dry aged beef

I wanted to talk about our dry aging process at Barbecoa, and the impact this has on the quality and taste of the final steak that makes it onto your plate.

Dry aging is a way of storing beef that enables the moisture to evaporate and allows natural enzymes to breakdown the connective tissues. This process must take place in a refrigeration unit with a temperature between 36 degrees F and just above freezing. There should also be a good constant air flow around the beef. Our roastings are hung from hooks on a ceiling based rail system that enables good stock rotation and assists with the air flow. We also use racking to stack our sirloins and fore ribs on.

What are the pros and cons of treating beef this way?

The cons: well, first off, there is the expense; having to hold enough stock for the ideal maturation to be achieved. Then there is the weight loss, calculated to be around 30 – 35% of the particular cut of meat. You also have the extra cost of trimming the beef. With the dry aging process a dark crust forms on the outside – this must be cut off and discarded, creating more loss. So this may give you some idea why dry-aged beef is more expensive. The typical industry standard at the top end of supermarkets and butchers is aged between 21-28 days, which isn’t bad. However here at Barbecoa though we go way way beyond that figure.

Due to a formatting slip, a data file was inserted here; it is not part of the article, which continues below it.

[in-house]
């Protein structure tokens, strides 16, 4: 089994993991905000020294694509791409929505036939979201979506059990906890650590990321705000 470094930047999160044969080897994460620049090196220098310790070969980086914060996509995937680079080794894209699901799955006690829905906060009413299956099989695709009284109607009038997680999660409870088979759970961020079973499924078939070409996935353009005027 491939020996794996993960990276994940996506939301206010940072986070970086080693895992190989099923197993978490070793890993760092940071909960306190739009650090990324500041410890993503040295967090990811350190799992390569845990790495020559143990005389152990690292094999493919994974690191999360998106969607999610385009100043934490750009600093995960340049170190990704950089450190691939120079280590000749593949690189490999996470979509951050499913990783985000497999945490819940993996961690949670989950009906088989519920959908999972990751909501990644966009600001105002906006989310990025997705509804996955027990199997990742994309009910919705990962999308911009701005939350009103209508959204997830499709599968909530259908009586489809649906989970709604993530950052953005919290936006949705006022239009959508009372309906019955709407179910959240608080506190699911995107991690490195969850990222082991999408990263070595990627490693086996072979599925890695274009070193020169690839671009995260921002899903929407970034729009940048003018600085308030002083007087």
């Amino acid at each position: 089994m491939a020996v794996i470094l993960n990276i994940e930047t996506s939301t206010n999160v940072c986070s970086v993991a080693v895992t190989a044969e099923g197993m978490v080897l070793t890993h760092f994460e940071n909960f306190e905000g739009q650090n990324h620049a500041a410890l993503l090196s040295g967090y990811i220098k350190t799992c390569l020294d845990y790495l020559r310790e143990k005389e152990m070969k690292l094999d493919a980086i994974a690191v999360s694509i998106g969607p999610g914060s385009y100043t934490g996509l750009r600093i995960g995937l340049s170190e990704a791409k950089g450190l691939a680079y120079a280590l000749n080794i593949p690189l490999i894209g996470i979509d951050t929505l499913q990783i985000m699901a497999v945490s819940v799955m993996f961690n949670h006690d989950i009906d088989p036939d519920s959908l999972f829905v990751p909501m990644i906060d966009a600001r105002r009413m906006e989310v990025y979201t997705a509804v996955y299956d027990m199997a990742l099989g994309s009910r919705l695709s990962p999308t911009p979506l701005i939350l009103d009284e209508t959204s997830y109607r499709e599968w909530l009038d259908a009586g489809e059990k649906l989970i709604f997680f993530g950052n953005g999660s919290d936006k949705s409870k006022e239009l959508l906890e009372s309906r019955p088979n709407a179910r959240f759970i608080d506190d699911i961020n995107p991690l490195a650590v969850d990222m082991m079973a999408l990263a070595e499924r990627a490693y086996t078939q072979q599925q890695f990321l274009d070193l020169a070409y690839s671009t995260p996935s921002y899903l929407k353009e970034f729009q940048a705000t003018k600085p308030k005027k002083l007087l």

So, the pros: well, firstly, tenderness and succulence is guaranteed. Then there is the concentration of the natural beefiness of the flavour. Today I will be cutting steaks that are an incredible 45 days old – yes FORTY-FIVE!  Rumps, sirloins, rib-eyes, T-bones, for the restaurant and for the shop customers. I absolutely love working with such quality products, and it’s great to get positive comments from happy punters or a thumbs up from someone on their way to the office the day after you have recommended their evening meal for them.

Steve West

About the author

I used to love going into the butchers when I was a kid. I remember the smell of the sawdust and watching the butchers cut a great big steak off of a rump, and being fascinated. I've been a butcher since I was at school and started working for my childhood sweetheart’s father in his butchery. Before that I'd always wanted to be a zookeeper and work with animals! In 1986 I won the Welsh Lamb Butcher of the Year award and got to give a presentation to Margaret Thatcher at 10 Downing Street, which is a definite career highlight. I’ve always worked with quality meat but never with beef that’s been hung for as long as it is at Jamie's Barbecoa, where I now work. Our dry-ageing and the fact that we're so selective about what we sell makes our products special. I haven't yet seen a single bit of meat that I wouldn't want to sell and it’s such a buzz when customers come back and tell me how good last night’s meal was. There’s quality throughout the range – it’s good being an ambassador for that.

Steve West's blog

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  • Jonathan Dicks

    Loving your work, the simple stuff I didn’t know, made clear in a short and snappy post!

  • John Moody

    The master at work…Class